Shoulder Trauma Part 1- Bones
My name is Gavin Jennings. I am an Specialist Shoulder Surgeon based in Bath, UK.
This presentation gives an overview of trauma around the shoulder girdle.
The presentation is divided into 3 parts. Parts 2 and 3 will deal with tendons and ligaments respectively, whereas this first part will concern the bones
I would like firstly to briefly recap the relevant boney anatomy of the shoulder girdle.
The shoulder joint is formed by the ball (or head) of the humerus and the socket (or glenoid), which is part of the shoulder blade (or scapula). Other important parts of the scapula include the anterior protuberance called the coracoid and the flat acromion, which articulates with the collar bone (or clavicle) at the acromioclavicular joint. The humerus is composed of the head, the greater and lesser tuberosities, the neck and the shaft.
I will discuss fractures of the main bones as described above, starting with the most common i.e. clavicle fractures. (For a more in-depth review of clavicle fractures, please see the relevant separate presentation devoted to clavicle and ACJ injuries alone).
Clavicle fractures are very common representing 15% of all childhood fractures and 5% of all fractures in adults.
Many are treated non operatively such as those in younger children, and minimally displaced middle third fractures in all ages. Significantly displaced fractures, those with 2cm or more shortening, those in the outer third and open fractures are often treated operatively.
This is an example of a significantly displaced, comminuted ‘Z’ pattern fracture which we have fixed with a plate.
The next example is of a lateral clavicle fracture with unstable medial fragment (or Neer Type 2) which we have reduced and held with an artificial ligament.
Moving on to proximal humeral fractures now. These have long been described by the displacement of the constituent ‘parts’. The four parts are the two tuberosities, the head and the shaft.
The correct radiographs are needed for the initial assessment of these injuries and are often supplemented by a CT scan. The standard views are a true AP of the glenohumeral joint, a lateral scapular view and an axillary view. A routine axillary view is often very difficult to obtain in the trauma situation.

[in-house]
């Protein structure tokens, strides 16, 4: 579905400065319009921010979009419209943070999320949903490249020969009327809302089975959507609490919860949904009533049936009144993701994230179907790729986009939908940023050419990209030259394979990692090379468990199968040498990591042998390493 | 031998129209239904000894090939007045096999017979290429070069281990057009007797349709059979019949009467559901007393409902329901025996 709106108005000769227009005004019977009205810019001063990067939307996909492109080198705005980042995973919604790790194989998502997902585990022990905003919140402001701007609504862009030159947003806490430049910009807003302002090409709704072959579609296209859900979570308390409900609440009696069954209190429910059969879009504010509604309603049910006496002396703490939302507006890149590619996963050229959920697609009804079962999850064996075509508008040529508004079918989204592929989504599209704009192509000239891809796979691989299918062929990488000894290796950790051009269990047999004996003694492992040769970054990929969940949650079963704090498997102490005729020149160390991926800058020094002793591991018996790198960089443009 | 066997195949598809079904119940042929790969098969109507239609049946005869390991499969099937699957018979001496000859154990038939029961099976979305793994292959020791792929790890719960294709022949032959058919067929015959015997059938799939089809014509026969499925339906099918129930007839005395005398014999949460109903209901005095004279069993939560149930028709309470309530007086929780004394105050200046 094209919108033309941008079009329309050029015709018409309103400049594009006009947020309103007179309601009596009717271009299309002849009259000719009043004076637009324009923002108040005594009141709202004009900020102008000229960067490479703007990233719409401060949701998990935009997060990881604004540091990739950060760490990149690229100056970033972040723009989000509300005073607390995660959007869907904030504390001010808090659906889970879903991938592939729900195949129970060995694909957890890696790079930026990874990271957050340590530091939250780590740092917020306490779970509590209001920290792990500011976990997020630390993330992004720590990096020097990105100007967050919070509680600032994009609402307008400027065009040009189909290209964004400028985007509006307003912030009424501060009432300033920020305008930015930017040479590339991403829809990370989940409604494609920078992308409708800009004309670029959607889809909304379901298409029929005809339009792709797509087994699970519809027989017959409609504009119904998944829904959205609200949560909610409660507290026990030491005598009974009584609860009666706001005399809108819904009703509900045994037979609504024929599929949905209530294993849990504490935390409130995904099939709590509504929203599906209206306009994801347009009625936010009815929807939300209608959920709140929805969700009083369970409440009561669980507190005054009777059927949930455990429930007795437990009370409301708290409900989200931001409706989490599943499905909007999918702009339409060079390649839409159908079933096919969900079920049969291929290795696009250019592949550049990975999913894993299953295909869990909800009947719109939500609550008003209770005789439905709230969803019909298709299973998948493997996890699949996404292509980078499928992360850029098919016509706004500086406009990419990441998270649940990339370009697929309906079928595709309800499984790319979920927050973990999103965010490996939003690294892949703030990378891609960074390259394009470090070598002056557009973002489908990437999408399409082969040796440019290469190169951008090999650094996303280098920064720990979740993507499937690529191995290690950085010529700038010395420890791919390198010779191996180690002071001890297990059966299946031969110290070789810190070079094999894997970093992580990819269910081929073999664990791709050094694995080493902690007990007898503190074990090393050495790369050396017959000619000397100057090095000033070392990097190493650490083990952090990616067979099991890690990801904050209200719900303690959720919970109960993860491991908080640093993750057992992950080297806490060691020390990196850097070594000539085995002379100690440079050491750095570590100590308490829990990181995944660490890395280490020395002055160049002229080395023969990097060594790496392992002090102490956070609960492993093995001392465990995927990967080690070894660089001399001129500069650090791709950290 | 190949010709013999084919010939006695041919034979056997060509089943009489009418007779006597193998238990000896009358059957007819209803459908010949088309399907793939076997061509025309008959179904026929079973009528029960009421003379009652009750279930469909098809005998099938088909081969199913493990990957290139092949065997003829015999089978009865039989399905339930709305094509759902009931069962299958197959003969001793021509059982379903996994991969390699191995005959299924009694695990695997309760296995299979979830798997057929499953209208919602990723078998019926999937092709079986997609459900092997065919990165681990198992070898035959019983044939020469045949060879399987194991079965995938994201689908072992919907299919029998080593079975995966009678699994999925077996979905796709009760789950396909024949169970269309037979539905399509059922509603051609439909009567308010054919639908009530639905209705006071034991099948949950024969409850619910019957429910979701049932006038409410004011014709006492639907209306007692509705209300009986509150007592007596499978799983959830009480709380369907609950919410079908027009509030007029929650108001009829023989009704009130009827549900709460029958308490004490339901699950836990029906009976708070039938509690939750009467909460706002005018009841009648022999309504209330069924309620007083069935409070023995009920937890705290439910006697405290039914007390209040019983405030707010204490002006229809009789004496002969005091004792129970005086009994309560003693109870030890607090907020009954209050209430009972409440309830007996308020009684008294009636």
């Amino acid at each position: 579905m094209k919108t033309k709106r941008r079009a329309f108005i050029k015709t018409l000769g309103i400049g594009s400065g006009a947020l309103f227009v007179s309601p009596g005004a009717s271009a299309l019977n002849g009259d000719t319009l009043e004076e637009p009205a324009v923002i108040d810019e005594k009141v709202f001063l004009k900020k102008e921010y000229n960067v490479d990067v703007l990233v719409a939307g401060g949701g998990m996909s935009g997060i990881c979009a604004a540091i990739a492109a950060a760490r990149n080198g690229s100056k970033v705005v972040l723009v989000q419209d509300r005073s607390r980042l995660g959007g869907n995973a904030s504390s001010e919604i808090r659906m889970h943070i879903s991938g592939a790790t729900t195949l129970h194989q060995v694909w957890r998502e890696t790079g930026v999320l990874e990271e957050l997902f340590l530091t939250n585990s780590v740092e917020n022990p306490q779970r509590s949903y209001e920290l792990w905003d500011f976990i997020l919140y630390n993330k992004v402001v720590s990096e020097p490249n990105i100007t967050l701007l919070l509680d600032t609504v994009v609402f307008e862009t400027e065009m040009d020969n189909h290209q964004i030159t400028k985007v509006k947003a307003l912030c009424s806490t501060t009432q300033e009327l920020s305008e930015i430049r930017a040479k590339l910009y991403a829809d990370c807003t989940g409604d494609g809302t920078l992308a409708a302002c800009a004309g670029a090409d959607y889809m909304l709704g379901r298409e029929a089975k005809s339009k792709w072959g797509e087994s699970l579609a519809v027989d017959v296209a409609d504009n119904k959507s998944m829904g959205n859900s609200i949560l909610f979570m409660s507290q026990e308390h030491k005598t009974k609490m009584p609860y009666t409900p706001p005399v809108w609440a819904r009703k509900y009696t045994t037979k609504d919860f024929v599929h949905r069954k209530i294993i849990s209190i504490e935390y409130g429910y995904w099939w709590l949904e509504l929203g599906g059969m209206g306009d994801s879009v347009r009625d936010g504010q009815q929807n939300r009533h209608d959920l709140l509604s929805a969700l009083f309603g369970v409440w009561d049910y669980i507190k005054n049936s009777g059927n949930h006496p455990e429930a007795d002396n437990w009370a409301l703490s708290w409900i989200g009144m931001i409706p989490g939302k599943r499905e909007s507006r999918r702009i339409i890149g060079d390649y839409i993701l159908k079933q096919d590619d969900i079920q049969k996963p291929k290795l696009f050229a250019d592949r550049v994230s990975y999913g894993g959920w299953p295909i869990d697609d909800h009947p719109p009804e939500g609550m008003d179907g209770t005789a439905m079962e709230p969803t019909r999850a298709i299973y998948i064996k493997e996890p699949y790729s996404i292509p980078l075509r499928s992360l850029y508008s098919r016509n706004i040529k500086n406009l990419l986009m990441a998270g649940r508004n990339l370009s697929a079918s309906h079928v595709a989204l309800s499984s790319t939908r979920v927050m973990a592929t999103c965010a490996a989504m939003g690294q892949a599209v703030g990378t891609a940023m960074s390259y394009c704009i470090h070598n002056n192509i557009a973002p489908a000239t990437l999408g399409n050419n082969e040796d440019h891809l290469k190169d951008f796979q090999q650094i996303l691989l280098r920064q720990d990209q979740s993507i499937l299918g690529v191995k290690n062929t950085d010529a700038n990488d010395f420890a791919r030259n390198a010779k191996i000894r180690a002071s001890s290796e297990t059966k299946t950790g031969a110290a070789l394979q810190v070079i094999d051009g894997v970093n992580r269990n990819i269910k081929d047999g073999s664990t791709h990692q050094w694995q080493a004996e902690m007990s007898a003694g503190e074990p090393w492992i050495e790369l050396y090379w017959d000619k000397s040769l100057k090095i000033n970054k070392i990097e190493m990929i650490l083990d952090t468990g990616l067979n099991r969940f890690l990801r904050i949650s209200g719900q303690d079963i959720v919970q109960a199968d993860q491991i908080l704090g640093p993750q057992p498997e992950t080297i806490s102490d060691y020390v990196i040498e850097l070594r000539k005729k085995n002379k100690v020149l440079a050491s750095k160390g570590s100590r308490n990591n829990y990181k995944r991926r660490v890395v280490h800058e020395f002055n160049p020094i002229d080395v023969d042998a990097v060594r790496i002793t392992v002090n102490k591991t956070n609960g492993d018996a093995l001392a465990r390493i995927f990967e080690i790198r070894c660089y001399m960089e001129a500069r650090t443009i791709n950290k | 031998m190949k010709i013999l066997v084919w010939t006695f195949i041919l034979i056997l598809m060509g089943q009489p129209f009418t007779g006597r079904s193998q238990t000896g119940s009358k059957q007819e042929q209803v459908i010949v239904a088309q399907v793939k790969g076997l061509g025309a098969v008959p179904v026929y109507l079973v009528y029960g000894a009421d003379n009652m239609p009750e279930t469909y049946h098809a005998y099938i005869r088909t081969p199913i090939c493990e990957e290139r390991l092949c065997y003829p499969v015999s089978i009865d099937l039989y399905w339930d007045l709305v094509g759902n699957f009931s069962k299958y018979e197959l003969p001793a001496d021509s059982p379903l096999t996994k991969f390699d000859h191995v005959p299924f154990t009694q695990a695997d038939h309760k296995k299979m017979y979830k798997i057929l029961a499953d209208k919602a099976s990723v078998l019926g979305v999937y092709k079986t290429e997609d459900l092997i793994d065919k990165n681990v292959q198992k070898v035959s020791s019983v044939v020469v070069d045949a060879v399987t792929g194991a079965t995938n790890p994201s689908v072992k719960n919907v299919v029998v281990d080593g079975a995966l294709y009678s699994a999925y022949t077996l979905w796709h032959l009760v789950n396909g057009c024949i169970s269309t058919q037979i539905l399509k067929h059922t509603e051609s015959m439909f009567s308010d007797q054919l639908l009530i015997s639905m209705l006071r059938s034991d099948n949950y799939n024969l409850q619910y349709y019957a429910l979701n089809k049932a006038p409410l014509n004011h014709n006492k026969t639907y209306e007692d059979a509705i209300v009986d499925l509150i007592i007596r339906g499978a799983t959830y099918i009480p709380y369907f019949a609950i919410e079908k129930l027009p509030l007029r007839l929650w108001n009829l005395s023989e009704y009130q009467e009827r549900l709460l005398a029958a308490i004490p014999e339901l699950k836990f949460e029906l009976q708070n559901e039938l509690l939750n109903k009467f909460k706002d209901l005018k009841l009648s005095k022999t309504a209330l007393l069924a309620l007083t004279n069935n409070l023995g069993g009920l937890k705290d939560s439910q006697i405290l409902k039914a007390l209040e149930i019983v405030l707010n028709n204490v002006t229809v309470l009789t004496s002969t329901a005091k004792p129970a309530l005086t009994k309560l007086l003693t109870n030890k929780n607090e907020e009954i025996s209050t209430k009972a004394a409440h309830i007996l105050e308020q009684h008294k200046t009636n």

Instead we usually obtain a trauma axillary view such as A Velpeau view as shown
Proximal humeral fractures are often treated operatively, particularly in the younger patient, if the parts are displaced.
The options for operative treatment are fracture fixation versus hemiarthroplasty.
Operative treatment ideally involves fixation as the results of hemiarthrpolasty for fractures are not great.
Sometimes however, the fracture pattern may dictate that a hemiarthroplasty is the preferred option such as in fractures which split the head, or in displaced four part fractures with poor bone quality.
Here is an example of a displaced proximal humeral fracture
which we have fixed with a locking plate.
Here are the post-operative radiographs
A similar technique can be used for fractures also involving the shaft of the humerus as in this example.
Finally scapular fractures now. These are a bit of a mixed bag and are generally high energy injuries. They are rarely treated operatively, unless there is a displaced glenoid fracture, or if there are other injuries around the shoulder girdle constituting a so called ‘floating shoulder’ It is important to assess such patients for any underlying chest injury, of which there is a significant incidence.
To finish I would like to mention a rare but serious injury to the scapula area is the so called scapula-thoracic dissociation. This is a violent injury where the scapulothoracic articulation is disrupted usually in conjunction with disruption of the anterior part of the shoulder girdle. Often there is a devastating neurological and also vascular injury. In this example the scapular can be seen to be sitting laterally with a fracture of the acromion and proximal humerus.
The boney injuries were adequately fixed, as was the vascular injury.
Unfortunately the nerve root disruptions proximal to the plexus were not reparable.
Thank you for listening to Part 1 of the shoulder trauma overview.